In this first video I'll introduce you to one of the 4,000 genealogists and technologists that attended the event. Carol is a Genealogy Gems Podcast listener and winner of a free RootsTech registration that we gave away on the Genealogy Gems Podcast Facebook fan page.  In this interview, Carol shares her experience and what she learned at this innovative event.

Friday, February 3, 2012

Does Martin Sheen Search on Ancestry? Who Do You Think You Are? Season 3 Debut

Martin Sheen's enthusiasm for this recent Who Do You Think You Are? journey bubbled over during a recent telephone interview with the media. I asked him what he thought was the #1 reason folks should research their family history search - he identified personal enrichment as the key. But it was another reporter's question that generated a surprising answer:

Question: "Before your experience with "Who Do You Think You Are?" were you were aware that there were family history resources like that online?"

Answer: "In fact I have watched the show. I am a big fan of the show...And so when they asked me I said yes without hesitation because I don’t own a computer and I'm way behind on these new methods of gaining information"  In fact, he want on to say he had never used a computer.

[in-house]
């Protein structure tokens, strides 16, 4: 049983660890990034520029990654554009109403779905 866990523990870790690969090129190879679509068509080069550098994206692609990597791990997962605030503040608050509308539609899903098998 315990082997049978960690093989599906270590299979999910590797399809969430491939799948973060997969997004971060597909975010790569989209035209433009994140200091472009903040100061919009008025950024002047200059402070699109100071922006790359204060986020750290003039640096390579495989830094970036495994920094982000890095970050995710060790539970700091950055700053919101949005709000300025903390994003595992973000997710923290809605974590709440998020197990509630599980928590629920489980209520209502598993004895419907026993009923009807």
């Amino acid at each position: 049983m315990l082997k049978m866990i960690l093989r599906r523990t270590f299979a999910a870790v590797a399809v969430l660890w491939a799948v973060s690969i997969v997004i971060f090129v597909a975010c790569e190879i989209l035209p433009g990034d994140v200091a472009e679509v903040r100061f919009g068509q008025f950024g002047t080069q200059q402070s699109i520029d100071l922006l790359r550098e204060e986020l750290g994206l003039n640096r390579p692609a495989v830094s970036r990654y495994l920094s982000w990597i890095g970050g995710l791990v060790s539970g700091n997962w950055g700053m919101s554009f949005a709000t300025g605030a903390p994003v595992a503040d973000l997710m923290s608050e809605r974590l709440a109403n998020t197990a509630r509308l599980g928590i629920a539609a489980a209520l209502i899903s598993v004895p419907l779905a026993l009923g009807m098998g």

Did I hear him right?  Wait a second - in one of the opening scenes of his episode which I previewed this week, Martin sits at his dining room table in front of a computer and narrates the scene to say he's going to go on Ancestry to start his search.

But isn't everything on TV true? 

This little event was a healthy reminder that Who Do You Think You Are? is first and foremost entertainment and storytelling. And it executes this goal expertly. It's a captivating show that thankfully continues to inspire newbies to consider the possibility of exploring their own family tree.

The footage of  the fabricated search is also a healthy reminder that not everything we see is true. And this can be applied to our own family history.  It's tempting to take in every detail of a newly found old photo as an accurate representation of our ancestors.  And yet, our ancestors often donned outfits that only saw the light of day a few times a year.  And careful inspection of a carte de visite can reveal that the background is actually a drape over a shrubbery hedge in the front yard of the old homestead.

No spoiler alerts here as I have no intention of spilling the beans on what you will see tonight.  I will say that it will likely generate some lively discussion among genealogists, but you will certainly be entertained and inspired to keep at the important and satisfying work of family history investigation.  Just be sure to keep the salt shaker close by for when you need those few grains of salt.